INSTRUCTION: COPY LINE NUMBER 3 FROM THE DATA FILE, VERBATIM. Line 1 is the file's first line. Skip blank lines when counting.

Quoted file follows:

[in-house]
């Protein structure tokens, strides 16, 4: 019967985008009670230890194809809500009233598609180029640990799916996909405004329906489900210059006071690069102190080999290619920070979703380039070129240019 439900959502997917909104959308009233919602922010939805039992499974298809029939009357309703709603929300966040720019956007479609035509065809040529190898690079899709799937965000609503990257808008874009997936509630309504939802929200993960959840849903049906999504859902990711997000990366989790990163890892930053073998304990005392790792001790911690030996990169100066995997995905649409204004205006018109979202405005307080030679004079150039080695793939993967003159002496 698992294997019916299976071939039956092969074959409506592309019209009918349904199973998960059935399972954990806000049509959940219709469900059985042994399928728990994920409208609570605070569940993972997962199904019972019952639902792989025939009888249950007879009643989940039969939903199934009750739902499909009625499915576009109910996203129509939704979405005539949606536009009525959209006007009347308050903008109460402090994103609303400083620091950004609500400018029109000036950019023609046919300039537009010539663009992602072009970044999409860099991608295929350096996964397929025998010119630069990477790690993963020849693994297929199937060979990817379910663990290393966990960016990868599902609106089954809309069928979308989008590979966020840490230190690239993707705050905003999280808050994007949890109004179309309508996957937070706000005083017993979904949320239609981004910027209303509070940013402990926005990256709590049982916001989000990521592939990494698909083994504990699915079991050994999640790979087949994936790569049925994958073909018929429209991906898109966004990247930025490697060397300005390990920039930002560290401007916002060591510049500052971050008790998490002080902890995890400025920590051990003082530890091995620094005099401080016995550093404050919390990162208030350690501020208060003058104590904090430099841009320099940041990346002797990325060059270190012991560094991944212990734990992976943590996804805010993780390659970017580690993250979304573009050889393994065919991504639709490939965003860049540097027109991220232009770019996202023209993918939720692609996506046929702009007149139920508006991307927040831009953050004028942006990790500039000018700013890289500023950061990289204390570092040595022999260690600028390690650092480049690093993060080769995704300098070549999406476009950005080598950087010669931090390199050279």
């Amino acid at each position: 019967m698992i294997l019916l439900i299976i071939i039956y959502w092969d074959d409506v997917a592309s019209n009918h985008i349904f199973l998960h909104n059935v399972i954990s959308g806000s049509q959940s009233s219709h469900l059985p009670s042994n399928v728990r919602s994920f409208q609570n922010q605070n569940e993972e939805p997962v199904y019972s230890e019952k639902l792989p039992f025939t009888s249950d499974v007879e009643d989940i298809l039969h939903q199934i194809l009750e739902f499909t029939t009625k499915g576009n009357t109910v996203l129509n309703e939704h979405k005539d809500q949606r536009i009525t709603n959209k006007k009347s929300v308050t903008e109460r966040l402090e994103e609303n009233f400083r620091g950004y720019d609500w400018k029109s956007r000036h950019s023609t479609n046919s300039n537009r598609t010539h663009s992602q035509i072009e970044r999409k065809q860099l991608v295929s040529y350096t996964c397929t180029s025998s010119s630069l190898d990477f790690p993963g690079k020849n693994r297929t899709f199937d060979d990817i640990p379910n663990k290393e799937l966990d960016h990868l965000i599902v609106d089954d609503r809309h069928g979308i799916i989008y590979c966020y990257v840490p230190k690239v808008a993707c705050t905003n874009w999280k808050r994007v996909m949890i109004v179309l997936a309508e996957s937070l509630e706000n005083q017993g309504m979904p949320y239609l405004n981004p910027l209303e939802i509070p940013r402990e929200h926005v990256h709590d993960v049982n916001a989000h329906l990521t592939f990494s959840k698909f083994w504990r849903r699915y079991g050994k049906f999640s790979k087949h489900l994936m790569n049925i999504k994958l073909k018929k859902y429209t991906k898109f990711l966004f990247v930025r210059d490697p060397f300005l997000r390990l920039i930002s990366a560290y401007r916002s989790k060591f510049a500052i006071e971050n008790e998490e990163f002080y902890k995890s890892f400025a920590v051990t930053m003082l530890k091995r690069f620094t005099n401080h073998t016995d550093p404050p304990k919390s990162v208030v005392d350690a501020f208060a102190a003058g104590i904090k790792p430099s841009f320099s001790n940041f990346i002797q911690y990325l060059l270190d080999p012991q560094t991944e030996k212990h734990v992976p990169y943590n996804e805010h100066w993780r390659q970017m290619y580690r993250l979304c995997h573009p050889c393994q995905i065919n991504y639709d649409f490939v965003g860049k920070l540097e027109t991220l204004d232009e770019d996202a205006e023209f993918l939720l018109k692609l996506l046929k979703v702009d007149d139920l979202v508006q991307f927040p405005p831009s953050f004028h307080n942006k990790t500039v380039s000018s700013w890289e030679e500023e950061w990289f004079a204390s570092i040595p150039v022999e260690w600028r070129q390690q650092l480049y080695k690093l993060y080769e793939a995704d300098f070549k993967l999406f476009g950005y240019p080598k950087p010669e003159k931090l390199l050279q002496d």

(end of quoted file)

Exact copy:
């Amino acid at each position: 019967m698992i294997l019916l439900i299976i071939i039956y959502w092969d074959d409506v997917a592309s019209n009918h985008i349904f199973l998960h909104n059935v399972i954990s959308g806000s049509q959940s009233s219709h469900l059985p009670s042994n399928v728990r919602s994920f409208q609570n922010q605070n569940e993972e939805p997962v199904y019972s230890e019952k639902l792989p039992f025939t009888s249950d499974v007879e009643d989940i298809l039969h939903q199934i194809l009750e739902f499909t029939t009625k499915g576009n009357t109910v996203l129509n309703e939704h979405k005539d809500q949606r536009i009525t709603n959209k006007k009347s929300v308050t903008e109460r966040l402090e994103e609303n009233f400083r620091g950004y720019d609500w400018k029109s956007r000036h950019s023609t479609n046919s300039n537009r598609t010539h663009s992602q035509i072009e970044r999409k065809q860099l991608v295929s040529y350096t996964c397929t180029s025998s010119s630069l190898d990477f790690p993963g690079k020849n693994r297929t899709f199937d060979d990817i640990p379910n663990k290393e799937l966990d960016h990868l965000i599902v609106d089954d609503r809309h069928g979308i799916i989008y590979c966020y990257v840490p230190k690239v808008a993707c705050t905003n874009w999280k808050r994007v996909m949890i109004v179309l997936a309508e996957s937070l509630e706000n005083q017993g309504m979904p949320y239609l405004n981004p910027l209303e939802i509070p940013r402990e929200h926005v990256h709590d993960v049982n916001a989000h329906l990521t592939f990494s959840k698909f083994w504990r849903r699915y079991g050994k049906f999640s790979k087949h489900l994936m790569n049925i999504k994958l073909k018929k859902y429209t991906k898109f990711l966004f990247v930025r210059d490697p060397f300005l997000r390990l920039i930002s990366a560290y401007r916002s989790k060591f510049a500052i006071e971050n008790e998490e990163f002080y902890k995890s890892f400025a920590v051990t930053m003082l530890k091995r690069f620094t005099n401080h073998t016995d550093p404050p304990k919390s990162v208030v005392d350690a501020f208060a102190a003058g104590i904090k790792p430099s841009f320099s001790n940041f990346i002797q911690y990325l060059l270190d080999p012991q560094t991944e030996k212990h734990v992976p990169y943590n996804e805010h100066w993780r390659q970017m290619y580690r993250l979304c995997h573009p050889c393994q995905i065919n991504y639709d649409f490939v965003g860049k920070l540097e027109t991220l204004d232009e770019d996202a205006e023209f993918l939720l018109k692609l996506l046929k979703v702009d007149d139920l979202v508006q991307f927040p405005p831009s953050f004028h307080n942006k990790t500039v380039s000018s700013w890289e030679e500023e950061w990289f004079a204390s570092i040595p150039v022999e260690w600028r070129q390690q650092l480049y080695k690093l993060y080769e793939a995704d300098f070549k993967l999406f476009g950005y240019p080598k950087p010669e003159k931090l390199l050279q002496d």